'When does this stop?' For 2023, an alarmingly bloody start
In a country with more guns than people — and one emerging from three years of isolation, stress and infighting amid the pandemic — Americans are beginning 2023 with a steady barrage of mass slaughter.
Eleven people killed as they welcomed the Lunar New Year at a dance hall popular with older Asian Americans. A teen mother and her baby shot in the head in an attack that killed five generations. A 6-year-old shooting his first-grade teacher in the classroom. The list goes on.
“We’ve been through so much in these past few years, and to continue to see case after case of mass violence in the media is just overwhelming,” said Apryl Alexander, an associate professor of public health at the University of North Carolina at Charlotte. “When does this stop?”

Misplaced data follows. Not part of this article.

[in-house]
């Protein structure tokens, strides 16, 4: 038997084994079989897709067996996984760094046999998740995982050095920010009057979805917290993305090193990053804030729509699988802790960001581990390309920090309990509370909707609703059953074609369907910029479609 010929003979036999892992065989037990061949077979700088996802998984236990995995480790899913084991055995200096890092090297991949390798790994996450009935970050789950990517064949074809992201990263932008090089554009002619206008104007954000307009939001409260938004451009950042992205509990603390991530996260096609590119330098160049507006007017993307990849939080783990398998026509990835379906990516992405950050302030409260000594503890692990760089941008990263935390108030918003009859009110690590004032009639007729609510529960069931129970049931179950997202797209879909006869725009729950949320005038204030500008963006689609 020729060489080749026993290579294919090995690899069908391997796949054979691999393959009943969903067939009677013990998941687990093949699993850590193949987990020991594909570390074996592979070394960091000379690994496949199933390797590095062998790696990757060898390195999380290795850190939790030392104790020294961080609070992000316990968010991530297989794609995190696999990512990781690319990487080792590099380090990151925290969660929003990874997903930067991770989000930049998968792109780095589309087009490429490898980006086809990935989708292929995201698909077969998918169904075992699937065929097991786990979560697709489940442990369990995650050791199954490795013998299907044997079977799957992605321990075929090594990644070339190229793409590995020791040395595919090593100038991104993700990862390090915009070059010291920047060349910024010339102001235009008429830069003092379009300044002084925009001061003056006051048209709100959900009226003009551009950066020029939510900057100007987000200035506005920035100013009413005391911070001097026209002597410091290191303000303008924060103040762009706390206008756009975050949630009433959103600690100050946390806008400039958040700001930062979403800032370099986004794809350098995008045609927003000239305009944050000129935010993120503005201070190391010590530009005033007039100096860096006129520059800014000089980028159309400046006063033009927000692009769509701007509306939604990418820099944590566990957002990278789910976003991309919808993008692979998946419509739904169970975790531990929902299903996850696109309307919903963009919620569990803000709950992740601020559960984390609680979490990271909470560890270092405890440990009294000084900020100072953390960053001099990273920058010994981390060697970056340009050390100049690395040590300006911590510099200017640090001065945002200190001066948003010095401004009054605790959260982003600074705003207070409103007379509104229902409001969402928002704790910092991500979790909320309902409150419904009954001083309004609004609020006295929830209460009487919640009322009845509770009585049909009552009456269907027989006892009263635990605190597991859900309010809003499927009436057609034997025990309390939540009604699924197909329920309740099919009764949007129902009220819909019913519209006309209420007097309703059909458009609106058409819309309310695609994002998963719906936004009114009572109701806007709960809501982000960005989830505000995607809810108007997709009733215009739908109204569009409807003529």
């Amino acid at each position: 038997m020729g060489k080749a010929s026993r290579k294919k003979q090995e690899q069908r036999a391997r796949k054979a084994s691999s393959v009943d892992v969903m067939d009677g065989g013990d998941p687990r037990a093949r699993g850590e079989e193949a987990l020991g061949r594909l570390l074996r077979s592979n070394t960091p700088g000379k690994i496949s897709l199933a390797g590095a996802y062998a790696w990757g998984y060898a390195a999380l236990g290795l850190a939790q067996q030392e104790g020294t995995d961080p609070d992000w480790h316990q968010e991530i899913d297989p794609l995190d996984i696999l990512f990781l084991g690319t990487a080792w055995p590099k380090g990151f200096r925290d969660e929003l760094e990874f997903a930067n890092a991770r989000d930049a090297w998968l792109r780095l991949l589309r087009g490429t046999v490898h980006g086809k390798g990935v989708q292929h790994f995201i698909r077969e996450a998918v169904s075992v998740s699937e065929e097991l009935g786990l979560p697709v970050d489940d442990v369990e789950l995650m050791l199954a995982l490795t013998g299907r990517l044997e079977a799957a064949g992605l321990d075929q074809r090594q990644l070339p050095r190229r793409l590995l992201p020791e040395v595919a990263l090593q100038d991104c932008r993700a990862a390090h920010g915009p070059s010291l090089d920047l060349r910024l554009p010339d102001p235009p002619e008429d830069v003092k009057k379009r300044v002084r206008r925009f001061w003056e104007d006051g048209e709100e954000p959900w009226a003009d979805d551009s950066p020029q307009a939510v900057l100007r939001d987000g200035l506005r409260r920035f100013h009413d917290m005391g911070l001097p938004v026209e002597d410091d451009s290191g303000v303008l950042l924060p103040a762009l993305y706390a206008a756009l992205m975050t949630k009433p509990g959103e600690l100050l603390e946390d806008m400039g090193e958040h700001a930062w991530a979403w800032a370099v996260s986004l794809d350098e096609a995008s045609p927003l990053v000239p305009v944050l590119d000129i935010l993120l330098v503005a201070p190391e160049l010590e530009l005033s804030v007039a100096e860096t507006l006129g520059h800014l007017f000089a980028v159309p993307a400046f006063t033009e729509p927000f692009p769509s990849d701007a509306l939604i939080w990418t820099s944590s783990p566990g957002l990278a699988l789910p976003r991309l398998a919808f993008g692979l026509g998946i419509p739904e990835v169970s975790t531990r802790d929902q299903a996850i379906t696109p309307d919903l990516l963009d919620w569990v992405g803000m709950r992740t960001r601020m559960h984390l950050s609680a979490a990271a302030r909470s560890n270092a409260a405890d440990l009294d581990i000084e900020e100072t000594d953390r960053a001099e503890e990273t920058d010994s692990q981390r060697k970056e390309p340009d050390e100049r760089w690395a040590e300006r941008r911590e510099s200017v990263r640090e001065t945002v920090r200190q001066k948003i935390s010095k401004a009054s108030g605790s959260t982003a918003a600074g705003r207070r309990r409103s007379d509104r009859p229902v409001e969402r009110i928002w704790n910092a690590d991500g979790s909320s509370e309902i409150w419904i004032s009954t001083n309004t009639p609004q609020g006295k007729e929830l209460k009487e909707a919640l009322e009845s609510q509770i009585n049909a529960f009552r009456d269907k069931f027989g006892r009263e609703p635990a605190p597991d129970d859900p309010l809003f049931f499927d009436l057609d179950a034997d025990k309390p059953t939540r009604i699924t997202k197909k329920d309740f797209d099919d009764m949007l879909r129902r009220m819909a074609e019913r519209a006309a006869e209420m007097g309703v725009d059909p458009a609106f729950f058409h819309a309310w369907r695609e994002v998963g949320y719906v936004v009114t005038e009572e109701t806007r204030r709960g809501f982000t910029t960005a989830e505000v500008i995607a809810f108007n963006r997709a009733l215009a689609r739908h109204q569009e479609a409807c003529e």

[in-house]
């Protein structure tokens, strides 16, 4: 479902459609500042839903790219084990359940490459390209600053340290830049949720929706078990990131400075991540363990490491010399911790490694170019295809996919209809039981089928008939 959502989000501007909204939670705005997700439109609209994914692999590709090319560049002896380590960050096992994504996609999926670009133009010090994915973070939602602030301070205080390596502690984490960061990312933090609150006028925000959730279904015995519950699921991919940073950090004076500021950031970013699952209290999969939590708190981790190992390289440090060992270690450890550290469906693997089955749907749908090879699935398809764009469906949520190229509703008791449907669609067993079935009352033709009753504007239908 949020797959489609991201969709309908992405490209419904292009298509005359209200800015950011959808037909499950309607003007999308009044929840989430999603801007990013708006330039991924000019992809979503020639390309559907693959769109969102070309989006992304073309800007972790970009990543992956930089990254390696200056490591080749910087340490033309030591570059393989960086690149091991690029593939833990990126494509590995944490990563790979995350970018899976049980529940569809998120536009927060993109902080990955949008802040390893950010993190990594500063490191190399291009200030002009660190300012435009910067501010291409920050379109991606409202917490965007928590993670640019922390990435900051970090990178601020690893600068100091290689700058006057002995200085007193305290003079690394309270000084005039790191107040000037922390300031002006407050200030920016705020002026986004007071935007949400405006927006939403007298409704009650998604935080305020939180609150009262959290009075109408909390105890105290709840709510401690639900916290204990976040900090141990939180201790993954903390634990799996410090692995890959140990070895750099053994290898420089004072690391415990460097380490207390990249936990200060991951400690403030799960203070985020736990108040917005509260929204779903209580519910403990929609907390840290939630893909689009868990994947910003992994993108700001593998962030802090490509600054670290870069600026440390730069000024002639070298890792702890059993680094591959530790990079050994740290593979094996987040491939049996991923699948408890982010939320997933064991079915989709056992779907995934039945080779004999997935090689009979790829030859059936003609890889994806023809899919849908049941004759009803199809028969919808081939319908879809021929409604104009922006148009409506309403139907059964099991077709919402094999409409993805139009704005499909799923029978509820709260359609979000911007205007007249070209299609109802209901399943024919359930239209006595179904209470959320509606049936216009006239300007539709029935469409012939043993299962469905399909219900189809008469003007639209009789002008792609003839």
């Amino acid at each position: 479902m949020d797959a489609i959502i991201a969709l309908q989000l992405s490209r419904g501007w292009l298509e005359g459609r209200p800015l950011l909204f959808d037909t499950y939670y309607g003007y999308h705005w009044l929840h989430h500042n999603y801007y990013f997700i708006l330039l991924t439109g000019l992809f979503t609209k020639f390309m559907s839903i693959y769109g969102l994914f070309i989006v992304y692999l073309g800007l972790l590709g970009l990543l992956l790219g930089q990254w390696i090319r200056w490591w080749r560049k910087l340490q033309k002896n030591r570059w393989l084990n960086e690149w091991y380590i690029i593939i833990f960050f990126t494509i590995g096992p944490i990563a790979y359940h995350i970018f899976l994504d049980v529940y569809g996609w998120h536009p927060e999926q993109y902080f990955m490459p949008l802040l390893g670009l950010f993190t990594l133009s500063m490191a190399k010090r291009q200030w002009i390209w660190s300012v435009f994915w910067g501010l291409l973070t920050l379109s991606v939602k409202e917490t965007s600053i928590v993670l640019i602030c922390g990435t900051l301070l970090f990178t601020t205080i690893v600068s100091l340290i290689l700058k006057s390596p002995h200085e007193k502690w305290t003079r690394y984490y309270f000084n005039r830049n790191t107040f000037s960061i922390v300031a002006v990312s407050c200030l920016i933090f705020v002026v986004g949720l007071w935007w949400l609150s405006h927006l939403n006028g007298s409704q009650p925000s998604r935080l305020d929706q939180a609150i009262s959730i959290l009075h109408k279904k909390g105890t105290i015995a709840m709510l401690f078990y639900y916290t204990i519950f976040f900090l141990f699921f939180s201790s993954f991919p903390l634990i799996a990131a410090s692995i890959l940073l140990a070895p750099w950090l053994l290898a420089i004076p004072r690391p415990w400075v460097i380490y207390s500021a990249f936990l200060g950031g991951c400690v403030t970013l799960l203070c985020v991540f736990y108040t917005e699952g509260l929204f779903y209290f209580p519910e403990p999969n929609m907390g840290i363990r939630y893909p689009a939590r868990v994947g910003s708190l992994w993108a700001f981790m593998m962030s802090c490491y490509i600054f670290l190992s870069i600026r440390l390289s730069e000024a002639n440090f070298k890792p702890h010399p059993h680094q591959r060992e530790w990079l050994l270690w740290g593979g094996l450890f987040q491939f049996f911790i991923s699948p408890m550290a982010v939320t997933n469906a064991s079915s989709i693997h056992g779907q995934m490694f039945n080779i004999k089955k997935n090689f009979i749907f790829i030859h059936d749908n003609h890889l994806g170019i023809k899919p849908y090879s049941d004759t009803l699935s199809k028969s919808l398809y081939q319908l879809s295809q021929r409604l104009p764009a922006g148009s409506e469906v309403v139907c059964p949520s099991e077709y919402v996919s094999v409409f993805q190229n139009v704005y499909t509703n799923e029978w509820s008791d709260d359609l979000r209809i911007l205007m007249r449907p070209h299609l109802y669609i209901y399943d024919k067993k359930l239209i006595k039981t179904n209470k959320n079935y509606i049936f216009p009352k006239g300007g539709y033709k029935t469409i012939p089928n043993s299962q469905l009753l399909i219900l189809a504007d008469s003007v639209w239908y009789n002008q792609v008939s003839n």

The carnage over eight days in California, where the dance hall victims Saturday night were among two dozen people killed in three recent attacks, brought painful reminders to families of last year’s school shooting in Uvalde, Texas. On Tuesday, several Uvalde families and parents traveled more than three hours to their state's Capitol to renew calls for tighter gun laws, even if they have little chance of winning over the Republican-controlled Legislature.
In 2022, the United States marked its first deadly gun rampage of the year on Jan. 23 — a year ago Monday. By that same date this year, six mass killings have claimed 39 lives, according to a database of mass killings maintained by The Associated Press, USA Today and Northeastern University.